In Defense of Fair Trade
Coffee roasters vs Fair Trade? Some newer coffee roasters claim they do it “better” than Fair Trade. I’d like to weigh in.
As the first Fair Trade certified roaster in the region, we at Cravens Coffee supported programs supporting the farmer early on. Details of the fair trade model are well documented (transfairusa.org) and include: fair minimum pricing for green coffee, representation through local co-operatives and addressing humanitarian issues such as safe working conditions and child labor.
While Cravens Coffee is clearly an entrepreneurially-founded business believing in business freedom, market forces of supply and demand and the concepts of competition through quality and service, coffee has unique inherent complexities. It is a third world agricultural product traded as a first world commodity leading to severe downward pressure on coffee prices at the farm gate. In dignified working conditions, true Specialty Coffee needed a mechanism to ensure earned value was realized. Hence the international Fairtrade Labeling Organization (FLO) and the US branch Transfair USA, whose name recently changed to Fair Trade USA, was created to serve.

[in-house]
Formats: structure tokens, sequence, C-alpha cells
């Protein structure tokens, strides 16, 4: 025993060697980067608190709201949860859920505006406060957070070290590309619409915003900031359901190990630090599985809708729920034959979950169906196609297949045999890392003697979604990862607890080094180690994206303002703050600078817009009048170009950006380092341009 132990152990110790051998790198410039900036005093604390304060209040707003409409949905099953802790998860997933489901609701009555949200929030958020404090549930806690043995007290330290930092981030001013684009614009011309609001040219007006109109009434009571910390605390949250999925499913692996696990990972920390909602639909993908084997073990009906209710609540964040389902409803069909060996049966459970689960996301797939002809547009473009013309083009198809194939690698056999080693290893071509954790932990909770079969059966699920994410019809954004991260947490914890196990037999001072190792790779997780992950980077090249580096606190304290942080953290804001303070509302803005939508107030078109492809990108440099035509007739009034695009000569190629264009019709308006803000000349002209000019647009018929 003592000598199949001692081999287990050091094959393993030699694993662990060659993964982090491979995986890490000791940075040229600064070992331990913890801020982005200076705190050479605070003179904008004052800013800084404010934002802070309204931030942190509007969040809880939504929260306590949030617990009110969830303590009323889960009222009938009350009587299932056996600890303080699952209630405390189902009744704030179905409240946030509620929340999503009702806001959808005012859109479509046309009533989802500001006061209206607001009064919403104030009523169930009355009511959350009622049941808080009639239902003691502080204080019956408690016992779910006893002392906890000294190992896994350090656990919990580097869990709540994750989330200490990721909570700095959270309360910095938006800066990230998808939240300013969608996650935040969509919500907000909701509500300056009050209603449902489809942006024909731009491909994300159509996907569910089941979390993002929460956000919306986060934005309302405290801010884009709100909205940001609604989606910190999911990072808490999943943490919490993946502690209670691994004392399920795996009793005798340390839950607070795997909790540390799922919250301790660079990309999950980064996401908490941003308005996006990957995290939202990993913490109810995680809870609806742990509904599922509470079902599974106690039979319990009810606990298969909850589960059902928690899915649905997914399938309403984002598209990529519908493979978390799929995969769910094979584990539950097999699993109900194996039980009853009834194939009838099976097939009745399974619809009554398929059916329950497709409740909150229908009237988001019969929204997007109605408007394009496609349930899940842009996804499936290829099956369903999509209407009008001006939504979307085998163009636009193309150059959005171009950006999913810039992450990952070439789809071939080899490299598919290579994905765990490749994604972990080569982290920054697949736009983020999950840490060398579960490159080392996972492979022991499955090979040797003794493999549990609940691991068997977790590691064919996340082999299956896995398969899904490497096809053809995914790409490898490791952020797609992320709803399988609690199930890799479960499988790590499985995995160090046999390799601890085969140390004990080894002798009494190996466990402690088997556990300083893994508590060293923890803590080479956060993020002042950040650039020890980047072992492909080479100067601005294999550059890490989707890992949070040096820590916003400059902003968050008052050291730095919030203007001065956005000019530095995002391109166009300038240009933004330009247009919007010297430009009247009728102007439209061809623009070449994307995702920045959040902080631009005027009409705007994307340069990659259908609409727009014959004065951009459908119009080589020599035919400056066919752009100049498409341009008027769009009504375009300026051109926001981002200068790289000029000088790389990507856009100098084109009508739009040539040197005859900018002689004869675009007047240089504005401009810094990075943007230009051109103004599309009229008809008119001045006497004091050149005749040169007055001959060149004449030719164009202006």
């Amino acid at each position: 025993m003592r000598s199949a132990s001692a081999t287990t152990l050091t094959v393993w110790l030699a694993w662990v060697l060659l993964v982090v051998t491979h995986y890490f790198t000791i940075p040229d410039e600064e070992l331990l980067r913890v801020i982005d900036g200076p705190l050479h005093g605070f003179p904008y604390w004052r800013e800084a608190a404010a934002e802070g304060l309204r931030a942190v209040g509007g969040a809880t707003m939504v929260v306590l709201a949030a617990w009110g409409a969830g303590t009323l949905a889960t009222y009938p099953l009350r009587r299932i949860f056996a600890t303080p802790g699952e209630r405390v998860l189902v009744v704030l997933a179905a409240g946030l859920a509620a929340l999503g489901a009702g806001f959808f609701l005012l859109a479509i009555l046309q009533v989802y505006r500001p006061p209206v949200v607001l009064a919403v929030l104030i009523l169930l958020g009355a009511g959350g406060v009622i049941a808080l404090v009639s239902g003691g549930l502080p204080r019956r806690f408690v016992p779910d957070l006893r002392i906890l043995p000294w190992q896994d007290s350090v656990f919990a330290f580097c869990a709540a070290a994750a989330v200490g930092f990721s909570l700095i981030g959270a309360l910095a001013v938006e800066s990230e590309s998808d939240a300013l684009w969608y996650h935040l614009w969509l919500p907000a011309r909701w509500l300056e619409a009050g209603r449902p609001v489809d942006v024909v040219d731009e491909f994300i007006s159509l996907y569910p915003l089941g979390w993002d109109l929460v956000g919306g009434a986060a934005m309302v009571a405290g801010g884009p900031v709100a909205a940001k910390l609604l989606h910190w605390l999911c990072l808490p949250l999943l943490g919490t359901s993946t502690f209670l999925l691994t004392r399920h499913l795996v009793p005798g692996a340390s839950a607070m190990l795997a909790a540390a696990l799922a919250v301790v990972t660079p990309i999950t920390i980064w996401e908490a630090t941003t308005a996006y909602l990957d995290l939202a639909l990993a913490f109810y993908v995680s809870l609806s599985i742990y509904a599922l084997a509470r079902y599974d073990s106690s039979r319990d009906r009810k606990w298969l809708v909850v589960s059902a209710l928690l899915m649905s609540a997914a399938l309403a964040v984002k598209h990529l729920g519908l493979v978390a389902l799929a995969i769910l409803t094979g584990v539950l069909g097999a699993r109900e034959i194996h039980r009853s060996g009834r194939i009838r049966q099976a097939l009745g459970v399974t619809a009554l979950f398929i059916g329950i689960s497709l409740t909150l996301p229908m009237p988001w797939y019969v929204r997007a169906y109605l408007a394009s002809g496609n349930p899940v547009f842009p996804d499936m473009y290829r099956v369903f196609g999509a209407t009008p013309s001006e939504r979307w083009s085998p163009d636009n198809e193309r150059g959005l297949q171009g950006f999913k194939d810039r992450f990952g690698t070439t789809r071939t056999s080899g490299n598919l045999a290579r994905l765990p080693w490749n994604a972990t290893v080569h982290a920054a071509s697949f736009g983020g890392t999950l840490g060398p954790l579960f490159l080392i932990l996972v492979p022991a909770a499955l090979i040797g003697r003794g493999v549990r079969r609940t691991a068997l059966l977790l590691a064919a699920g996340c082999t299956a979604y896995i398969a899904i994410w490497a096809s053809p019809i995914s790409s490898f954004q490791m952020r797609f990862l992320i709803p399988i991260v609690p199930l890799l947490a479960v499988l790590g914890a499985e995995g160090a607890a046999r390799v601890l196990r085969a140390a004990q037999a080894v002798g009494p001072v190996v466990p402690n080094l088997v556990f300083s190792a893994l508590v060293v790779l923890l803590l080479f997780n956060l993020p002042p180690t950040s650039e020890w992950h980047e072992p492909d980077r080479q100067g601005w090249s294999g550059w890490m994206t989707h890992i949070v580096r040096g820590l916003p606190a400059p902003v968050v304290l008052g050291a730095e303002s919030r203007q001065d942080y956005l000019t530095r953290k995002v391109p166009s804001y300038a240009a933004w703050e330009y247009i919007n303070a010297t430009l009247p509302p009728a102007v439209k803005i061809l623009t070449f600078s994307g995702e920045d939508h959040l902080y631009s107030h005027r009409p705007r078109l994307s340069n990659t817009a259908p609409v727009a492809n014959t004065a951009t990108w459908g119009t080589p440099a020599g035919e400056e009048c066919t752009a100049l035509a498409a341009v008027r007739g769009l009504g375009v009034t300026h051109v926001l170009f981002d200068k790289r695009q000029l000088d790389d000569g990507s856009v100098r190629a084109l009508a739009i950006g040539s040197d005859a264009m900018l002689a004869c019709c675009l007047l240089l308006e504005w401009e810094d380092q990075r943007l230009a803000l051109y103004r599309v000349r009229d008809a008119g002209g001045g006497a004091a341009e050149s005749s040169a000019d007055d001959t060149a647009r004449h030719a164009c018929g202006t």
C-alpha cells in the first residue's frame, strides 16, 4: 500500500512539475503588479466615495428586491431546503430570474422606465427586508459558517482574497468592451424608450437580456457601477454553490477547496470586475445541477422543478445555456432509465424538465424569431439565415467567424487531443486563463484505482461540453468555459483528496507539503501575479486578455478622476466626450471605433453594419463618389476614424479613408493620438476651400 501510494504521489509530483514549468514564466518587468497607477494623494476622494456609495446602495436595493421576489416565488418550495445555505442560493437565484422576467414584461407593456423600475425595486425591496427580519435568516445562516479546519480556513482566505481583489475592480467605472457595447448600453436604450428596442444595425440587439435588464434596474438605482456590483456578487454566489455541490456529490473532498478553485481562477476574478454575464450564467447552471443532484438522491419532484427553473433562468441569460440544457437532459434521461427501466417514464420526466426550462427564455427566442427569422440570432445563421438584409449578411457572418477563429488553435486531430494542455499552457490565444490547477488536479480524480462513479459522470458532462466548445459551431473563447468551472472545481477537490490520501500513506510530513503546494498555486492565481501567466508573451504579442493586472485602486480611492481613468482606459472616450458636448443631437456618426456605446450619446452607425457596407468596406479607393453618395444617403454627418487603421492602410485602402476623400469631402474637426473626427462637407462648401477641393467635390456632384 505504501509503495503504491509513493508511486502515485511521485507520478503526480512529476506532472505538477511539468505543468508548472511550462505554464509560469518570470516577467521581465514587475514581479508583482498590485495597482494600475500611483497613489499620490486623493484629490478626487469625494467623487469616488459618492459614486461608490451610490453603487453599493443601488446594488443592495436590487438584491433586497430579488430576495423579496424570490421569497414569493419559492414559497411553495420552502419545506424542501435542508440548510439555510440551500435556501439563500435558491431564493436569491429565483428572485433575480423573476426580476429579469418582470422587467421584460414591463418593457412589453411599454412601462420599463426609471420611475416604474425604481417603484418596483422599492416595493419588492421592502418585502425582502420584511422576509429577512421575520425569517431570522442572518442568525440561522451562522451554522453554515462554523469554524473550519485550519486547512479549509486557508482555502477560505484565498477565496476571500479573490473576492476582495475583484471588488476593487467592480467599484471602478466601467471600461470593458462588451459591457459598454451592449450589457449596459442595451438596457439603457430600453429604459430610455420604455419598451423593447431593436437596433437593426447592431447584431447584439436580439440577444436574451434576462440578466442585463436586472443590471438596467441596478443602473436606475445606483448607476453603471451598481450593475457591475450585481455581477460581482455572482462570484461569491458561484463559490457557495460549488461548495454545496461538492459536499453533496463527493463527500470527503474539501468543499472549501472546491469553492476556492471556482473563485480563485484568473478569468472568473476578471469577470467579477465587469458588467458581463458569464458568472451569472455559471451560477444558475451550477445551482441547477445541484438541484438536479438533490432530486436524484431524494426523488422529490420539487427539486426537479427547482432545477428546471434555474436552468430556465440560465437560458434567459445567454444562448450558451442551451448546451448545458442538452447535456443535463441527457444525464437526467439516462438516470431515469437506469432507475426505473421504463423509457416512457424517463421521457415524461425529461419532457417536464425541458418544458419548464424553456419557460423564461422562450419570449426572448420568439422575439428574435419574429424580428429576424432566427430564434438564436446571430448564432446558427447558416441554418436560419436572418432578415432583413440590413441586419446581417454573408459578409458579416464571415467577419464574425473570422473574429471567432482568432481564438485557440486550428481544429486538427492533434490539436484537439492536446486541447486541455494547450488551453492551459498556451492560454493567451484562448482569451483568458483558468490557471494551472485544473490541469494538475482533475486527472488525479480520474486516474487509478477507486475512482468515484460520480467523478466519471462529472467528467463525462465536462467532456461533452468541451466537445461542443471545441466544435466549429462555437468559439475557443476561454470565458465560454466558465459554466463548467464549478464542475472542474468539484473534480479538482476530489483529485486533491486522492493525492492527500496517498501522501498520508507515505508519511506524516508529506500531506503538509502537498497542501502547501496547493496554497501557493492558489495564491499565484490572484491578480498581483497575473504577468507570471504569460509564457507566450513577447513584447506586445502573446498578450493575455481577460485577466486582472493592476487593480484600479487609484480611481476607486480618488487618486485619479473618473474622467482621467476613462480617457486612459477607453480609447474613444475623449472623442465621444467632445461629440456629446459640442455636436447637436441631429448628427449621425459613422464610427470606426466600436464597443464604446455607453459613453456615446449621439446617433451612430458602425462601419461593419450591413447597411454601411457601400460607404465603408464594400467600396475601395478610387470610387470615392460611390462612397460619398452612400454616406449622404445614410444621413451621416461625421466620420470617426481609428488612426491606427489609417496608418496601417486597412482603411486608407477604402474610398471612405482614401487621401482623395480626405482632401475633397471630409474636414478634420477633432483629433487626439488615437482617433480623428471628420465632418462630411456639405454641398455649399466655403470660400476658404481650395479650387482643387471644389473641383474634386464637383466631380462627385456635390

Fair Trade is not perfect. We studied the model before certifying, and continue to monitor their efforts. They are open and communicative. But for a small roaster to say THEY do it better than Fair Trade is curious. Fair Trade has an assertive third party certification mechanism to ensure the stipulations for growing, picking and milling are all adhered to. Then they audit the finances and accounting of each co-operative to ensure the farmers are being paid correctly. They attend the Co-operative leadership meetings to ensure the agreed upon principles of democracy are embraced. There may be elements of this that sound like imperialism and/or socialism. But having seen the process and the results, it is quite the opposite. This is sustainable capitalism.
Quite simply, the roasters who say they do it “better” have absolutely no methods or mechanisms to do so. They are not able to monitor, audit or verify anything. If they say they have “people” who do that, who are they? The most over-used phrases in coffee at the moment are “Direct-Trade” and “Farm Direct”. Everyone is buying direct (apparently). Some roasters are truly doing so. I have a couple of colleagues in the business who travel 9 months out of year sourcing coffee for their companies. They are truly Direct-Trade (living on planes, trains and automobiles!). But for the roasters who say all this, yet have not traveled to countries of origin (not being judgmental – real coffee travel is hard), to say they are doing something better than Fair Trade is disingenuous.
Thank you for choosing Cravens Coffee,